Servicing the 2008 – 2009 Chrysler 300C

The 300C is equipped with the Mercedes-inspired FOBIK system, which some refer to as a “Smart Key.”


As the Chrysler Corporation battles for its life in this new era of bailouts for the auto industry, we seem to forget that the Chrysler Corporation brought us some of the most innovative and interesting cars on the road today, including the original Mini-Vans, the PT Cruiser, and the 300C. The...


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In this article I’m using the Tech-Train 1017, which has a small “V” shaped hook on each end of the tool. The two hooks face in opposite directions, which allow you to grasp the linkage rod from either side, by choosing one end of the tool or the other. I’m inserting the tool forward of the lock button, and using the end that will allow me to grip the linkage rod from the closet side of the linkage.

As I insert the tool, I first lower the hook as far as possible and then rotate the tool so that the hook is always as deep inside the door as it will go. In the 36 years that I’ve been working in this field, I’ve only broken one car window, and I did it with a prototype version of the TT-1017. The hooks on the production tool are much smaller than on the prototype, but it is still important to keep the hooked end of the tool from binding against, or getting hung up on, the window glass. That is why I always use great care while inserting and removing the TT-1017 tool. (I was in the process of removing the tool from the door when I broke that window back in 1993.)

Once the tool is inside the door, the hook will be horizontal so that you can grasp the vertical linkage rod. When the tool is inserted forward of the lock button and positioned properly, it will grip the rod. While using the TT-1017, I always watch the inside lock button for movement as I probe for the linkage.

Once the tool is hooked onto the linkage rod, I pull the entire tool forward to bind the linkage and then pull up on the tool to unlock the door. These vehicles can also be unlocked with a long reach tool such as the Jiffy-Jak Vehicle Entry System, but the thin aluminum trim around the door can be easily damaged.

The door lock can also be picked with conventional picks. A key can be made for the lock by using decoders designed for the Chrysler 8-cut system, such as the EZ Reader, Kobra Reader or the Determinator.

SERVICING THE DOOR LOCK

The door panel on the 300C is easy to remove in comparison to most new vehicles. The door panel is secured to the door with five Phillips-head screws and three plastic upholstery fasteners. Four of the screws are easily visible while two are concealed behind pop-off plastic covers. All of the upholstery fasteners are in plain view.

Three of the screws are located along the lower edge of the door, where they are not obvious. A fourth screw is located on the forward edge of the door panel just below the door hinge. Another screw is located behind a pop-off plug in the center of the inside door handle. The last screw is located behind a pop-open plastic flap, just below the grab-handle that is incorporated into the armrest.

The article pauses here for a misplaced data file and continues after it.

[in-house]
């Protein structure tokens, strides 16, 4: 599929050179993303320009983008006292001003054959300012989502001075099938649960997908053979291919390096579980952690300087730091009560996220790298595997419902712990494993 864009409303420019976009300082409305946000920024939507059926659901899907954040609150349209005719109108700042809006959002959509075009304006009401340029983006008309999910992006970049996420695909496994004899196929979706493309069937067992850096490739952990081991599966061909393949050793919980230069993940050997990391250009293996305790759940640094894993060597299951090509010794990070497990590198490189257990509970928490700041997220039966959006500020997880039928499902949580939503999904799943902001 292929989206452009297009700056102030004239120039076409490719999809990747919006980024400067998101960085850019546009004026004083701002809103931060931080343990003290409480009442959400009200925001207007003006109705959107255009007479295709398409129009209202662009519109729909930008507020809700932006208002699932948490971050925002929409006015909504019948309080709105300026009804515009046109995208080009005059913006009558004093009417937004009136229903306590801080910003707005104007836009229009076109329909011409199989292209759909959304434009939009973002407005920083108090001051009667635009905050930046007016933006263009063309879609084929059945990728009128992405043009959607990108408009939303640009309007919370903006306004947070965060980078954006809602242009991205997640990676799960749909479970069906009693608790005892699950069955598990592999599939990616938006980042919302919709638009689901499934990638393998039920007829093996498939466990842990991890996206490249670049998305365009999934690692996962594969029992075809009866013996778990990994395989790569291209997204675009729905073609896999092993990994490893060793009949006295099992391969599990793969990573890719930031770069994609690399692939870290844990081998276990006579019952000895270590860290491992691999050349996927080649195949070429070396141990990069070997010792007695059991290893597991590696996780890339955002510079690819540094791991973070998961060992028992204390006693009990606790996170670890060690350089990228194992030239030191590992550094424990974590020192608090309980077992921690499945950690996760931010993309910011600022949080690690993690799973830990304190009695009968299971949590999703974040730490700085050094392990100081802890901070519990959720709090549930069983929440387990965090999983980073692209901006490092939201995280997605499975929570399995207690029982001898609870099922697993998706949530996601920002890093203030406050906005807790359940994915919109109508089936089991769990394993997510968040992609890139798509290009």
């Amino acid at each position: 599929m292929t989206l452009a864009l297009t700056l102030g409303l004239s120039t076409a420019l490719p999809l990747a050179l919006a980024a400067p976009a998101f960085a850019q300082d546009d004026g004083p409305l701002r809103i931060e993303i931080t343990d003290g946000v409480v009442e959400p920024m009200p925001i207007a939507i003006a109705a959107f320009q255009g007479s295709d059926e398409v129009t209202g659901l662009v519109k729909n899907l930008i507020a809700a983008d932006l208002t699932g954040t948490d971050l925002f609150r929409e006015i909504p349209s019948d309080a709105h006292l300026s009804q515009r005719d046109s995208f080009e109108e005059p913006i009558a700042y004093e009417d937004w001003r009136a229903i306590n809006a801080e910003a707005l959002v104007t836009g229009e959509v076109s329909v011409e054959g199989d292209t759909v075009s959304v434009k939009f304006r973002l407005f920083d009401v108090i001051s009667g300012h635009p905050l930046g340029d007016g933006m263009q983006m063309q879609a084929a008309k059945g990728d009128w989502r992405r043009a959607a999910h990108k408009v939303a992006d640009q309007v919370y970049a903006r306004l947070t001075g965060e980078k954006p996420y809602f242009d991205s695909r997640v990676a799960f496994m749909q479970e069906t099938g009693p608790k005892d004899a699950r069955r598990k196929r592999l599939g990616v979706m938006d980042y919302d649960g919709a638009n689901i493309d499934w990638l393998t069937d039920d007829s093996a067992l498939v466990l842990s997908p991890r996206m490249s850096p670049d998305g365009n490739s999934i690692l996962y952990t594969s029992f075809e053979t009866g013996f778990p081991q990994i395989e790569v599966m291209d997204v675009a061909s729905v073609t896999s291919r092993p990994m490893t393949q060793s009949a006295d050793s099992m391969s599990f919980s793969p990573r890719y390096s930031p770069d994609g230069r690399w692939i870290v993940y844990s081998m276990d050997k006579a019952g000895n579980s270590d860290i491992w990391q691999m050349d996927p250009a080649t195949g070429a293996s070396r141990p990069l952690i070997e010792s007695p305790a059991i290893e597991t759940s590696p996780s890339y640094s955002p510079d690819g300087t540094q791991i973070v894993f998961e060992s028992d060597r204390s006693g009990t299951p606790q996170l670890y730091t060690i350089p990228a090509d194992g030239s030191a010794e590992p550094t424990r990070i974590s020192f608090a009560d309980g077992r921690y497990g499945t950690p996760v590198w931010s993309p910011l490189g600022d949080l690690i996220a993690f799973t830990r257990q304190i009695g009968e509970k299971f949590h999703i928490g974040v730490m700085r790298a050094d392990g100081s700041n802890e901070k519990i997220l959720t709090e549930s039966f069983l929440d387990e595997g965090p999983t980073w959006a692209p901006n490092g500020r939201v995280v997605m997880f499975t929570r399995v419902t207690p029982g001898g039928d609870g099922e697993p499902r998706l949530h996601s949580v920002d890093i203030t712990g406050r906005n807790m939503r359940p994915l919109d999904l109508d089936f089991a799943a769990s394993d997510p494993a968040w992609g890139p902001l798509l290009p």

Five plastic upholstery fasteners are located along the edge of the door panel. Only the three fasteners on the lower edge of the door panel need to be removed. To remove the fasteners, press in on the center post gently until the post pops in about a quarter of an inch. This will release the fastener so that you can pull it out of the door. To replace the fastener, remove the center post, then insert the fastener back into place, then push the center post back into position, and it will snap down flush with the top of the fastener.

Once the screws and upholstery fasteners have been removed, the door panel will pull away from the door easily. This will give you access to the plastic clip that secures the end of the inside handle linkage rod to the handle. After this rod has been released, you will be able to pull the door panel far enough away from the door to easily release the electrical connections.

The number and location of the electrical connections will vary according to what optional equipment is installed on the vehicle, but this one had three electrical plugs that had to be disconnected. Each plug is slightly different, so there is no danger of replacing a plug into the wrong socket.

There was also one courtesy light located along the bottom of the door panel that had to be released before the door panel could be completely removed.

After the door panel is out of the way, you will have to peel back enough of the heavy rubber moisture barrier to reach the lock. Do not cut this moisture barrier because it is all that protects the inside of the door panel from the water that gets inside the door.

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